## Substitutional Quantification

What's the difference between substitutional and objectual quantification? I'll use the old-fashioned round brackets for objectual quantifiers and square brackets for substitutional quantifiers. The standard interpretations are

OB) (x)A is true under an interpretation I iff for some new constant t, A(x/t) is true under all interpretations I' that differ from I at most in what they assign to t.

SUB) [x]A is true under an interpretation I iff for all constants t, A(x/t) is true under I.

Assume that predication (and the truth functors) is interpreted in one of the usual ways, for instance by ruling that Ft is true under I iff I(t) is in I(F). Then if (x)A is true under any interpretation, [x]A is also true under that interpretation. The converse holds iff every interpretation assigns every object in the domain to some constant.

Sometimes, substitutional quantification is defended by the claim that unnamed objects should be banned from logic. For example, Reinhard Kleinknecht writes in his 1998 article "Referentielle und substitutionelle Logik" (my translation):

An argument against unnamed objects is that one can't properly talk about such objects. At best, their existence can be derived, they are an ontological fiction, not afactum. [p.204]

To me, that sounds quite bizarre, but suppose we are convinced, and consequently rule out unnamed objects. Is that a reason to use substitutional quantifiers? Not at all. As I just noted, once we have ruled out unnamed objects, the two kinds of quantification coincide. One might find (SUB) slightly simpler, but there really is no longer any substantial difference. (The difference is more like the difference between recursion on truth and recursion on satisfaction in the interpretion of objectual quantification.)

In particular, the meta-logical properties of predicate logic with substitutional quantification all carry over to predicate logic with objectual quantification plus the ban on unnamed objects: The resulting logic is not compact and neither positively nor negatively decidable (in other words, it is incomplete and undecidable). The reason, in case you forgot, is that the set of sentences At for all constants t now semantically entails (x)Ax (and [x]Ax), but no finite subset does.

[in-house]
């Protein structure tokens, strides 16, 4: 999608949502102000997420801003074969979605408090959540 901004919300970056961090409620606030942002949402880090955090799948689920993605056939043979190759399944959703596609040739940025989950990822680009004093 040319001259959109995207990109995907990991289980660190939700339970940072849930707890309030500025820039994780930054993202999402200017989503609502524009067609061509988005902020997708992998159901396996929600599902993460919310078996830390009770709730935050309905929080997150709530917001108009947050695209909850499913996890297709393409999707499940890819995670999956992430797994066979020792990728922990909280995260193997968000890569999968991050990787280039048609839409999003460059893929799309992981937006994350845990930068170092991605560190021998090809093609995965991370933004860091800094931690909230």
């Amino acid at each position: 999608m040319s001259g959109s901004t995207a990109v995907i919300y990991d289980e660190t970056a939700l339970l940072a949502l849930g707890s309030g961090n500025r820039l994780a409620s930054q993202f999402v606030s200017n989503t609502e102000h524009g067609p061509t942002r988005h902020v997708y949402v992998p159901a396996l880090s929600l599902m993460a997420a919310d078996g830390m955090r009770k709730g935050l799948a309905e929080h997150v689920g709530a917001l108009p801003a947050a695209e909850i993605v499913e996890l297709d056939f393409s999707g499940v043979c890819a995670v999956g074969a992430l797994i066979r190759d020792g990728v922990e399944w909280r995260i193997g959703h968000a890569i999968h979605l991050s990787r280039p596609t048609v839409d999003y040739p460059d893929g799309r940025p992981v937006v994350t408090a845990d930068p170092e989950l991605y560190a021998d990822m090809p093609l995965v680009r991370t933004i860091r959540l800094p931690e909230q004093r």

So given the ban on unnamed objects, there is no difference between
substitutional and objectual quantification. What if we lift that ban?
Then the two quantifications really differ: While (x)A says that
**all** objects in the domain satisfy A, [x]A only says that **all
named** objects do. But what is such a strange quantifier good for?
What's so special about the named objects? Why not introduce another
quantifier { }, so that {x}A is true iff all **unnamed** objects
satisfy A, or, for that matter, all objects thought about by a logician
born on a Thursday?

All along, I've assumed a classical interpretation of predication. I've argued that on this account the substitutional quantifier either coincides with the objectual one or it is philosophically uninteresting. Things change if we adopt a deviant semantics for (at least some) predications. And that's where substitutional quantifiers have usually been employed (back in the 1960s, when they were hip).

To take an example from Quine, we might interpret sentences like '{x:Fx} = {x:Gx}' as notational variations of '(x)(Fx iff Gx)'. Then we could also allow quantifications like '(Ey)(y = {x:Gx})'. What does this mean? It doesn't mean that some object in the domain is identical with the object denoted by '{x:Gx}', for there is no such object. Here comes the substitutional interpretation: '(Ey)(y = {x:Gx})', or rather '[Ey](y = {x:Gx})', is true iff 't = {x:Gx}' is true for some pseudo-constant t of the form '{x:Fx}'. In other words, it is true iff for some formula F, '(x)(F iff Gx)' is true.

To take an example from Marcus, we might interpret sentences like 'Pegasus is a winged horse' in some way such they are true even though we don't want to have Pegasus in our domain of objects. For instance, we might want to say that 'Pegasus is a winged horse' is true iff the sentence 'Pegasus is a winged horse' occurs in some book about Greek mythology. Then we could allow a quantification '[Ex](x is a winged horse)' and interpret it as true iff for some pseudo-name t, 't is a winged horse' is true, that is, occurs in the book.

In both cases, the really interesting thing is not the substitutional interpretion of the quantifiers but the deviant interpretation of the respective predications.

Some have argued that some or all quantifiers in ordinary language should be interpreted substitutionally. In most cases, the latter view gets the truth conditions wrong: 'most stars are unnamed' is true even though it is certainly not the case that most of the named stars are unnamed. So the only viable option is that while ordinary quantification is sort of objectual, we still use, or at least could use, sort of substitutional quantifiers in special kinds of discourse. (In fact, I don't think ordinary quantifiers are very much like objectual quantifiers, because those are tailor-made for extensional languages.) I have no good reason against that. I agree with van Inwagen though that if those alleged quantifications are really to be interpreted as substitutional quantifications than one can't at the same time deny that they are in some sense really just ordinary quantifications over linguistic entities.

Oh well, I really don't have anything new to say on this subject.

Please,

is there anyone who can just in short to explain me what does it mean susbtitutional and objectual quantification. I have found that in the work of Quine,and not having that discovered I can not go on. Please, I am really in need. Is there anyone who can make a difference between those ones. Just let me give an example.

Thank You in advance.

Please, the answer send on my e-mail address.

fine